Swiss Ephemeris

Peter Henry karlfx4 at gmail.com
Mon Apr 10 14:58:21 EDT 2017


Hi Deborah,

Thanks your reply and interest,

A few years ago did create a Excel addin, that extracted planetary
coordinates from the Swisseph source code and populated excel spreadsheet
 This Marco addin had customised planetary settings of which was  useful

Currently now learning to program in Python as it  is flexible, popular
 for machine learning and data science. The idea the planetary coordinate
can help with timing stock commodity and Forex markets, as both freely
trading markets and planetary  movement adhere to natural law

Neural networks can also assist in extracting relationship information
between markets and planetary positions.

Whilst waiting for a solution  can you advise of an efficient way of
producing a a CSV file similar to the file attached, only planetary data
required


Many thanks

Peter

On 10 April 2017 at 02:52, Deborah Swanson <python at deborahswanson.net>
wrote:

> Peter Henry wrote, on Sunday, April 09, 2017 10:53 AM
> >
> > I have a package that has been altered to imported in to
> > python, however I tired to get is working but without success
> > I be missing something obvious
> >
> > The Swiss Ephemeris enable planetary coordinate  to be
> > imported and used in your program
> >
> > Files access https://pypi.python.org/pypi/pyswisseph
> >
> > Many thanks in advance
> >
> > Peter
>
> I've also worked on the problem of getting sweph into Python and have
> mostly struck out so far myself.
>
> I found one reliable means to get sweph's planetary data into Python,
> but it's more or less a cheat. Nonetheless, if you want to see how much
> good it does you, try the Swiss Ephemeris Test Page at
> http://www.astro.com/swisseph/swetest.htm. If you can successfully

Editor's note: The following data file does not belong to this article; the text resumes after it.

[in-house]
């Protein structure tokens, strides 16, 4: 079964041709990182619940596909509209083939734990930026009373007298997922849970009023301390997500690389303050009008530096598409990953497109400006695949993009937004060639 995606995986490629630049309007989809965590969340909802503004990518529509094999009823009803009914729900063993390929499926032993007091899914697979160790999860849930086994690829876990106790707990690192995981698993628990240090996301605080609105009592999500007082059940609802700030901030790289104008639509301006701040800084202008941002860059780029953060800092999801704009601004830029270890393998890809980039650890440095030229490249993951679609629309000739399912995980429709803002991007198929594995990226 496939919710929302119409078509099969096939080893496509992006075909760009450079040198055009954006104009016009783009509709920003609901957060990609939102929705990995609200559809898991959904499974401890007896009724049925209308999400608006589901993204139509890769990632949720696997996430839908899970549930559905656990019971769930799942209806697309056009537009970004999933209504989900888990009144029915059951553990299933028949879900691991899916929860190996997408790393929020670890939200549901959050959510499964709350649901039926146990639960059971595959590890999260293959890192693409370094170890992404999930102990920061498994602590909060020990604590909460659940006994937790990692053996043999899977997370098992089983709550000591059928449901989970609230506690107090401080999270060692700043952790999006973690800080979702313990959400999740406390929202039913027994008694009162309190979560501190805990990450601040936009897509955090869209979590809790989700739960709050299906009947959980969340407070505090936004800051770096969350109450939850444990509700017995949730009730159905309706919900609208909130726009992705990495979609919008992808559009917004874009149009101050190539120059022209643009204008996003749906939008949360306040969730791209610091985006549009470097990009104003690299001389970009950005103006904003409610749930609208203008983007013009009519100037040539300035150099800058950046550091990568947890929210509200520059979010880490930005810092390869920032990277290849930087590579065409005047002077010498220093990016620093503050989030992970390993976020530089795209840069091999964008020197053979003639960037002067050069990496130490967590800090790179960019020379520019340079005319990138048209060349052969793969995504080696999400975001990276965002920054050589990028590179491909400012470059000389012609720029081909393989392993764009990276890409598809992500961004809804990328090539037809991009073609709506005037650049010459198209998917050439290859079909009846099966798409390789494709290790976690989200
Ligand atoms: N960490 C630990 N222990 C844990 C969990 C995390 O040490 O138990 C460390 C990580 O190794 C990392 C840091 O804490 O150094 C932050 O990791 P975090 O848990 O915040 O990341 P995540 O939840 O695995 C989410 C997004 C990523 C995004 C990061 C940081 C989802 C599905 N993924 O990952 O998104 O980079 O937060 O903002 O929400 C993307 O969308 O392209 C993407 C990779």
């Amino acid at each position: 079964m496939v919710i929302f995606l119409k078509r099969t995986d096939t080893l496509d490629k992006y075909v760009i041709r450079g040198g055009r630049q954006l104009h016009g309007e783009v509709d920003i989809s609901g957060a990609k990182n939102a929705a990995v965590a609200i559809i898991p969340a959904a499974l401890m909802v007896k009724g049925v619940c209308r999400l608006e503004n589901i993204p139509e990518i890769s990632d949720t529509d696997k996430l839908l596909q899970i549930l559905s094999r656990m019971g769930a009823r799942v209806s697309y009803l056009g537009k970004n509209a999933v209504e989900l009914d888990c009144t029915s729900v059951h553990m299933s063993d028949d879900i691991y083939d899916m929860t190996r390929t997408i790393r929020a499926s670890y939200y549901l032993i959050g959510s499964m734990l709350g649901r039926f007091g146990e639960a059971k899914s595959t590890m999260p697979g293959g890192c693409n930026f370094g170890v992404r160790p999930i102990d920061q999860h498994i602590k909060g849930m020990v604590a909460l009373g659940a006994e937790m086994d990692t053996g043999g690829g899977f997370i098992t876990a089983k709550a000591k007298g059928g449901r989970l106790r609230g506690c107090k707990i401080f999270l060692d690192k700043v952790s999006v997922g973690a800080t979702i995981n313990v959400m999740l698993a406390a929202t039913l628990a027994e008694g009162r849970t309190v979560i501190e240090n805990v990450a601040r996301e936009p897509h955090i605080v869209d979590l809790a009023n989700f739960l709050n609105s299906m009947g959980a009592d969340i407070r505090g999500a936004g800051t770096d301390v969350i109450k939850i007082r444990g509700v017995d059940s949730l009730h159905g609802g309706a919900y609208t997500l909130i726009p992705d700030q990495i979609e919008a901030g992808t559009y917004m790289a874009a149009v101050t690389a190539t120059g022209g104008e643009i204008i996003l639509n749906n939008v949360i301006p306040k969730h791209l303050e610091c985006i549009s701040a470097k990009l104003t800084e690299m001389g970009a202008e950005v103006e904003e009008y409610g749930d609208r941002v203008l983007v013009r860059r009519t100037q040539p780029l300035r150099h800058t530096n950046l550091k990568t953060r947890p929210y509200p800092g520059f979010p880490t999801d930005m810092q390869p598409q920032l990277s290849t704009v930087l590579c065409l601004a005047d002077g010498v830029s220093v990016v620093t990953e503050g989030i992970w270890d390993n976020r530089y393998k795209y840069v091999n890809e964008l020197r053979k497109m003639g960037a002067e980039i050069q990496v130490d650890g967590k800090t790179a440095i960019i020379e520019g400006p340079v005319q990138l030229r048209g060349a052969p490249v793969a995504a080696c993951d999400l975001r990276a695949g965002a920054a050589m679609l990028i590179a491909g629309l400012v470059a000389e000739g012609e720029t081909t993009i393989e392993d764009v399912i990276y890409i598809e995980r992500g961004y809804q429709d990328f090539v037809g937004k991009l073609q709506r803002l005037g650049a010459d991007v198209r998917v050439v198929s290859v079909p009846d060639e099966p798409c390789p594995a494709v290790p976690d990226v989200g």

> formulate a query useful to your purposes, you can download a csv of
> results, read it into Python, and work from there. Right now I'm working
> on converting some Excel spreadsheets and Excel VBA I use into Python
> and recoding it all, using the CSVs for jumping off points. That works
> pretty well, except the times from swetest are off a bit and I haven't
> figured out why. But I'm concentrating on getting all my VBA code ported
> to Python, and will go back to getting bang on data from sweph after I
> have my code done.
>
> The first thing I tried was to get sweph's C source code into a free
> IDE, but that whole project went down in flames. You can read bits and
> pieces of that misadventure at the tail end of the "Python application
> launcher (for Python code)" thread. I found sweph's C source code at
> some link off "Programming interface to the Swiss Ephemeris" at
> http://www.astro.com/swisseph/swephprg.htm (or maybe it was on
> http://www.astro.com/swisseph/swephinfo_e.htm - I can't easily find it
> now, but the download link is in one of those two pages somewhere.)
>
> Then I tried picking through sweph's C source code, attempting to
> manually reproduce the logic and the calculations in Python. That was a
> highly qualified semi-success because the times were still off, but it
> essentially produces the most basic planetary data. The swetest output
> CSVs were more complete however, and easy to read the planetary data